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Burn Through: Research Into Keeping Firefighters Safe

An attack hose is a firefighter's lifeline and a critical tool in helping to put out a fire at your home. Now researchers in Massachusetts say in some cases those hoses can be compromised.

For Kathy Crosby Bell, the emotion is still very raw. She lost her son, Boston firefighter Michael Kennedy, along with his partner Lt. Edward Walsh, during a wind-swept fire in March 2014 in Boston's Back Bay neighborhood.

In the aftermath it was discovered that the intensity of the fire caused Kennedy's hose to burn through which prevented water from being delivered.

"I need to be sure that when a firefighter calls for water, they get it," Crosby Bell said.

New research being done at Worcester Polytechnic Institute, which is funded by Crosby Bell's Last Call Foundation, is revealing an alarming pattern.

Researchers, some of them firefighters themselves, began surveying fire departments across North America. So far 150 have reported so-called burn-throughs and WPI's survey has only just begun.

"When we first spoke with the fire service, some people didn't believe that there was a problem," Ray Ranellone, a WPI research engineer, said. "This database is showing that in fact there is a problem."

Necn got an inside look at the research being done by WPI's Department of Fire Protection Engineering, a cutting edge facility helping to come up with new ways to keep firefighters safe.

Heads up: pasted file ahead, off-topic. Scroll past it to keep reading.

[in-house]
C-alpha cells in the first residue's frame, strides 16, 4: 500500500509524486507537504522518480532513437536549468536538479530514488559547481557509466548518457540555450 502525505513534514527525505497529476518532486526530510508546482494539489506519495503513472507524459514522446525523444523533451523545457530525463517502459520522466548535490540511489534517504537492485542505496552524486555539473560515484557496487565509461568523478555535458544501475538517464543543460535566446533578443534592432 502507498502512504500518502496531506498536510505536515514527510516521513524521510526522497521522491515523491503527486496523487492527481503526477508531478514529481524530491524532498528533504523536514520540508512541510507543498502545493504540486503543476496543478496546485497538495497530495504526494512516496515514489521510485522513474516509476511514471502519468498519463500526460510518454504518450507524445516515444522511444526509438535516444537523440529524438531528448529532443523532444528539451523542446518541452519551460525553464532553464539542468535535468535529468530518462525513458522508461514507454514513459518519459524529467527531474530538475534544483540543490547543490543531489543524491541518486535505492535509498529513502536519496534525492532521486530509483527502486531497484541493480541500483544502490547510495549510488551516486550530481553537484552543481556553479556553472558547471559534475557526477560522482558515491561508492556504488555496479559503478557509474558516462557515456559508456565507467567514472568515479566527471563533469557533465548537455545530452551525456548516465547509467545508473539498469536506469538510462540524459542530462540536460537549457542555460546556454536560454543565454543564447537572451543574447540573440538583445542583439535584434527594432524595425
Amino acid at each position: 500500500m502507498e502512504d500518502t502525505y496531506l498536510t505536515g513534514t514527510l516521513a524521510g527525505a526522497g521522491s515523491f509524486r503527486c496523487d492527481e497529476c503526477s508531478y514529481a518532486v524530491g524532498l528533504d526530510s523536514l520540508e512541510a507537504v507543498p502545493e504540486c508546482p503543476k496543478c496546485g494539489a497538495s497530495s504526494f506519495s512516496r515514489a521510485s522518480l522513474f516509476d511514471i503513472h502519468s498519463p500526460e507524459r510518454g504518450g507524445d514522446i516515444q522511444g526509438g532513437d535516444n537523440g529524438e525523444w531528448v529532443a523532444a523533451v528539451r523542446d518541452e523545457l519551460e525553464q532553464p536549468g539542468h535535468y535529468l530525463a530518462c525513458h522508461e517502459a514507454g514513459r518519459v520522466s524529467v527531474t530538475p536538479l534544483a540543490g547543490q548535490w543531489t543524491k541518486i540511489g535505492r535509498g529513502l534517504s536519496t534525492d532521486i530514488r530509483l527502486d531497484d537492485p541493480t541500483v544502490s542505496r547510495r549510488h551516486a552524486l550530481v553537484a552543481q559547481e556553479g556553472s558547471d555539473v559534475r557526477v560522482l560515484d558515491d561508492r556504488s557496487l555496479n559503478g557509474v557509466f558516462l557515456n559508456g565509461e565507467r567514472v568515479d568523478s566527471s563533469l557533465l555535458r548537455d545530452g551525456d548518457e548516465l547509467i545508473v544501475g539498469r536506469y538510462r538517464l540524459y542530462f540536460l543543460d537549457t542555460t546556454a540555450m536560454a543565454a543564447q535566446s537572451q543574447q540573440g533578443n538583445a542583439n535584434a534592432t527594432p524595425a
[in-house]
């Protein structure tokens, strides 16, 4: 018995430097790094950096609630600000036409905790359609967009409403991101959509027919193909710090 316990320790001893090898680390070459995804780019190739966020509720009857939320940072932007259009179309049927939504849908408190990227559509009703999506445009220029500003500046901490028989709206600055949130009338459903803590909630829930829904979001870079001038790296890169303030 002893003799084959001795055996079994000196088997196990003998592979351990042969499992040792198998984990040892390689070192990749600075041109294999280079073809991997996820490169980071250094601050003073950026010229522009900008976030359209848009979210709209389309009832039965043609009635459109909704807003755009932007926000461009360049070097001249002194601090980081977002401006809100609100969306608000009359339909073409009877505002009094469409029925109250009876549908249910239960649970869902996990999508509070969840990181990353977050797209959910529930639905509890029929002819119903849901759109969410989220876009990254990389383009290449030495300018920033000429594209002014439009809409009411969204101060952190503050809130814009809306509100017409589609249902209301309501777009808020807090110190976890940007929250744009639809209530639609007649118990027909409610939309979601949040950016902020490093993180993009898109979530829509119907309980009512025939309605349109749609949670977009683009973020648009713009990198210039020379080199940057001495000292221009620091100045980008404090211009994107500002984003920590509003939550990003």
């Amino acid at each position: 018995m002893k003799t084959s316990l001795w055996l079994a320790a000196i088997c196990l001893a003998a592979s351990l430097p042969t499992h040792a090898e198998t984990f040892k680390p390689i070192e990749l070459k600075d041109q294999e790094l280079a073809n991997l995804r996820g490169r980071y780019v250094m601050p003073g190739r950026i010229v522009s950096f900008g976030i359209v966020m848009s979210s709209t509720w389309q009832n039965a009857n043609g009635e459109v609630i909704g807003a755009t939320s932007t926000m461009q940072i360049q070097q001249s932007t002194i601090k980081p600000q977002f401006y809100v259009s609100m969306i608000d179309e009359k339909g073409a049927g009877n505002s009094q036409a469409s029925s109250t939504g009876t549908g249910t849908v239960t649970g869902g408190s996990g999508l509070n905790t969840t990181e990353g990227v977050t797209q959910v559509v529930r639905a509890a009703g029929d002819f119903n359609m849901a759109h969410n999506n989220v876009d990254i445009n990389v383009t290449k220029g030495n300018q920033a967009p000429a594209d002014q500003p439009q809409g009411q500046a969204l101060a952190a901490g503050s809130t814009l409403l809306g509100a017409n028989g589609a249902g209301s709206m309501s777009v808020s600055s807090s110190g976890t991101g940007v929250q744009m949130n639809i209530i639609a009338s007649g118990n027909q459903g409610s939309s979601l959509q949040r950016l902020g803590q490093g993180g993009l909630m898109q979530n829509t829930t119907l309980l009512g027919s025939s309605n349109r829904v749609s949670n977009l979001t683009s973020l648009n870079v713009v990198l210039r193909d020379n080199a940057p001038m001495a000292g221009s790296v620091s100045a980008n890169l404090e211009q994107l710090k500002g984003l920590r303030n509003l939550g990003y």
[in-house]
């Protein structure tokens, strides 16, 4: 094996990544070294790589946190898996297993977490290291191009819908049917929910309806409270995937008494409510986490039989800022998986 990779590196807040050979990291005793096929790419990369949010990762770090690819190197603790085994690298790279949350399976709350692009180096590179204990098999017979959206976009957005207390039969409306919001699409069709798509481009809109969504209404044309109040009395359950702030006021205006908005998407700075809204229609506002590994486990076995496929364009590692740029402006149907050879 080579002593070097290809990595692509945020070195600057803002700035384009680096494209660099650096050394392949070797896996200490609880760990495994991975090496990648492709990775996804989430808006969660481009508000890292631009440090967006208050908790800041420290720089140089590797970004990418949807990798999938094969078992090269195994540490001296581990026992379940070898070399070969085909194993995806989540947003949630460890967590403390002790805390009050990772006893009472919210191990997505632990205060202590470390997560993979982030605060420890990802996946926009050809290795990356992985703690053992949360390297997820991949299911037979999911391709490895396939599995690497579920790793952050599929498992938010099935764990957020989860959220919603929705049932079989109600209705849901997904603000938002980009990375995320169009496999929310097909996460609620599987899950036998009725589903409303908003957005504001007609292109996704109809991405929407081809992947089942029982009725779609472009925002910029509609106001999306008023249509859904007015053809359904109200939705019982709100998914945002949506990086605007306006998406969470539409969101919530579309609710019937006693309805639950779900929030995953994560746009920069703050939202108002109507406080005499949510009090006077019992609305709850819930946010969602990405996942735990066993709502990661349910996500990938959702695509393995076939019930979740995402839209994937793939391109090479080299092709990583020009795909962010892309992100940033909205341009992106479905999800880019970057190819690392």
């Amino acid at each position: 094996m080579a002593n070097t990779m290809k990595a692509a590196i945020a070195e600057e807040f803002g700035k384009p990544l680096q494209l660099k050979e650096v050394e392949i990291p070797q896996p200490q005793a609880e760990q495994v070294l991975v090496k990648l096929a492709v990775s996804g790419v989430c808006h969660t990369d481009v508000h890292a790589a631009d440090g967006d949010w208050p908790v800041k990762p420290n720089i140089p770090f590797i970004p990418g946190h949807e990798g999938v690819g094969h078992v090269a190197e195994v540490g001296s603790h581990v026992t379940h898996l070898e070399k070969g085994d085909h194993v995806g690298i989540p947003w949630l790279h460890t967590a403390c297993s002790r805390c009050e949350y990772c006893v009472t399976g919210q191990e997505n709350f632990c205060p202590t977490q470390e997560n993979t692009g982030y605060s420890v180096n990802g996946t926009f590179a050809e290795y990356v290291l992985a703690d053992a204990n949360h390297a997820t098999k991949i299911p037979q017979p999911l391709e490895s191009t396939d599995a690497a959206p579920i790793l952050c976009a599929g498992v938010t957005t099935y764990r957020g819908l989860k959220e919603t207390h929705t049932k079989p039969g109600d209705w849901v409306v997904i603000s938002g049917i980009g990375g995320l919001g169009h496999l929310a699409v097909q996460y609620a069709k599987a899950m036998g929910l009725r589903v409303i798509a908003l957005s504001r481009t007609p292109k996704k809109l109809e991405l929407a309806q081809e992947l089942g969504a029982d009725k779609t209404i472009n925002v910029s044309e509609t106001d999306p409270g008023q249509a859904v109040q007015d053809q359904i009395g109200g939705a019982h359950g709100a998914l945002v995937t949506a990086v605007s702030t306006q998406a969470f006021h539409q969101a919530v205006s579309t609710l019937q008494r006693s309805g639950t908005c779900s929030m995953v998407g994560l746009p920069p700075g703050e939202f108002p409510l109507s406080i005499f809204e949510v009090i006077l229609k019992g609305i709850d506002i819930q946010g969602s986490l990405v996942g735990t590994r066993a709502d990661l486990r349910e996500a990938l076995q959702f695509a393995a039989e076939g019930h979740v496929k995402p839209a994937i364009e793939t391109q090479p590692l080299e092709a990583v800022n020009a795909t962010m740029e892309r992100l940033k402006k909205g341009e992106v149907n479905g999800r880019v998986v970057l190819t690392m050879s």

Currently researchers are in the early stages of testing various types of attack hose material. They've also been examining a burn-through on a hose from the Worcester Fire Department that was damaged even though it wasn't inside the building that caught fire.

"A lot of this material is from the roof and it would drip onto the hose and cause the hose to burn through," Christopher Angelo Scangas, a researcher, said.

Up until now, no one collected data on burn-throughs but the National Fire Protection Association sets the standard for attack hoses. NFPA said those hoses are not required to be fire proof but rather heat resistant.

They add that the Back Bay fire "has since prompted many important questions about the flammability and limits of fire hoses."

Kenneth Willette, NFPA's division manager for public fire protection, said the organization will use WPI's research and come up with the best standards possible.

Researchers are only in phase one of the project. The ultimate goal is to have a more fire resistant hose in the hands of every single firefighter in the United States.

"Usually what you are doing is you're announcing the answer to that problem," Rannellone said. "What we are doing now is announcing there is a problem."

Researchers are hoping that the solution to the problem will not only make for better attack hoses but protect the lives of all firefighters.

"When we make the changes that's when I know I can meet my son and say 'You know what, we got it done,'" Crosby Bell said.

"The Department of Fire Services is always in favor of research that will increase the safety of an inherently dangerous profession," Massachusetts State Fire Marshal Stephen D. Coan said. "WPI has a long history of research that has improved the safety of firefighters and we look forward to their results."

The Boston Fire Department is still waiting for the results of two investigations into the Beacon Street fire. One is an internal probe, while the other is being done by an outside federal agency. Both are expected to be completed this summer.

"We support any research being done and we certainly want to see the results from the researchers," Boston Fire Department Spokesman Steve MacDonald said.

WPI is encouraging all fire departments nationwide to participate in the survey. You can find a link to it right here

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